5 Best Multi-Tools (2023): Leatherman, Victorinox, and Ones to Avoid

There are loads of other multi-tools out there, and brands like Leatherman and Victorinox have model after model, making it confusing to figure out exactly what to buy. Here are some others that I like.

Leatherman Skeletool CX for $90: This is a bit smaller than the Wave Plus, but it’s still a full-size multi-tool. If you don’t need all the bells and whistles of our top picks, you can probably settle for a less bulky device that still has the basic, most-used tools like a knife, bottle opener, can opener, bit driver, and pliers.

Victorinox Swiss Tool for $153: Yes, I also looked at it twice when I first saw the price tag. It’s also a bit heavier at 10 ounces. But it’s beautifully finished and I like the boxy, straight handles. Sometimes it’s just nice to have a tool that doesn’t try to look modern. It is wonderful.

Leatherman charges TTi at $190: This is a weak recommendation. It’s packed with 19 useful tools and comes with Leatherman’s superb build quality and warranty. I have enjoyed using it for years. However, this price. Despite being made of titanium, it’s no lighter than the Wave Plus, which costs a lot less and comes with 18 mini-tools, many of which are identical to those on the Charge TTi. Buy the Wave Plus unless you Really like the appearance of the dark titan.

Leatherman Free P4 for $150: I wasn’t sure about that. Like most Leatherman products, the Free P4 is a high-quality, well-made tool, but is it worth the $40 off our top-of-the-line, $110 Wave Plus from Leatherman? The big differentiators are that the Free P4, with its 21 tools, uses magnets to open and lock the tool and a new mechanism to unlock and close the mini tools that doesn’t require you to put your finger in the path of the blade. The magnets require no less force to initially open the tool than other Leatherman models, but once you activate it the opening mechanism works very gently and effortlessly.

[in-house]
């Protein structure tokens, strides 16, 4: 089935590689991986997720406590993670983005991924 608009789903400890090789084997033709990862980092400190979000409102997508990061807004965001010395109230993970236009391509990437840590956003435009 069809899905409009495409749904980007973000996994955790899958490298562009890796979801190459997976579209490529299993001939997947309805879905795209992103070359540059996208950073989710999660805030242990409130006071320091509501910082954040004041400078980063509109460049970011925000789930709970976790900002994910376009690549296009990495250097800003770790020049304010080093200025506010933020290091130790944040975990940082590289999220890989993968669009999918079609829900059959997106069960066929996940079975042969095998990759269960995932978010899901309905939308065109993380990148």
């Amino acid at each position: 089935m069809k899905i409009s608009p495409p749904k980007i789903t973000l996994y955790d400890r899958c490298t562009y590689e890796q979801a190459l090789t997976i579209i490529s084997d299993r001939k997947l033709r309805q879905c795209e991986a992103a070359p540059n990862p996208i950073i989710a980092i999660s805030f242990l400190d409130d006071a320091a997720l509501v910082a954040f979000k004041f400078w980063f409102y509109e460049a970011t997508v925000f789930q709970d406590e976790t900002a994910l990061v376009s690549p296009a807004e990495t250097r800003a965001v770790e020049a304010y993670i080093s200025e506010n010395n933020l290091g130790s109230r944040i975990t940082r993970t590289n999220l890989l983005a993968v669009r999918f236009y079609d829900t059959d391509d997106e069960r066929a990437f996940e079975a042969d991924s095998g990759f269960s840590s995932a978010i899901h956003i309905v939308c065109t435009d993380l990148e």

Smallrig Universal Multitool for Videographers for $30: If, like our product reviewer Eric Ravenscraft, you lug around a lot of video gear, you might want a multi-tool for adjusting and maintaining cameras without knives and pliers. The Smallrig consists of nine tools, including Allen keys of various sizes common for cameras, a Phillips screwdriver and a pair of flathead screwdrivers. Eric likes the wider, flat head for screwing on and removing tripod heads, which he says tend to get scratched and damaged with smaller screwdrivers.

Leatherman Micra for $57: Instead of pliers, the Micra turns into scissors. It feels like it’s made out of cheaper materials and has thinner tool blades than the Victorinox Mini Champ, which is a similar size, purpose, and price point. The spring-loaded mechanism is difficult to open and close without bumping into yourself. But it has character and I like the little thing. It’s a good alternative to the Mini Champ, especially if you’re looking for a small multi-tool that involves scissors.

Leatherman Wingman for $70: The Wingman just feels great. No wildly structured surfaces and no plastic anywhere. The smooth dials have a vintage feel, in a good way to hark back to earlier times, similar to the Victorinox Swiss Tool. There are 14 tools in its handles, all of which open and close as gently as if they were brushed with butter. The entire package folds down to a length of just 10cm and weighs 200g. At this price it’s a great bargain.

SOG key knife for $12: The best knife is the one you have on hand. The Leatherman Wave Plus is of no use if it’s home and you’re not. Micro tools like the Mini Champ and Micra are easy to pocket, but still have to be remembered. The key knife can be attached directly to the bunch of keys and is therefore always with you. The blade folds out and measures 1.5 inches, which is enough for most smaller cutting tasks. However, it is a one trick pony and only has one blade. You don’t get a premium product, but the stainless steel blade is reasonably sharp enough.

Leatherman Raptor Response for $80: Rather than being in the form of forceps, these medical scissors feature a blunt tip so doctors don’t accidentally stab a patient while trying to cut through clothing. The Raptor Response is very niche oriented. If you have to ask, then no, you don’t have to. But for an EMT or wilderness medic on remote backcountry trips, it’s an ingenious packaging solution that includes an oxygen cylinder key and ring cutter (for cutting through tight jewelry).

Zack Zwiezen

Zack Zwiezen is a USTimesPost U.S. News Reporter based in London. His focus is on U.S. politics and the environment. He has covered climate change extensively, as well as healthcare and crime. Zack Zwiezen joined USTimesPost in 2023 from the Daily Express and previously worked for Chemist and Druggist and the Jewish Chronicle. He is a graduate of Cambridge University. Languages: English. You can get in touch with me by emailing zackzwiezen@ustimespost.com.

Related Articles

Back to top button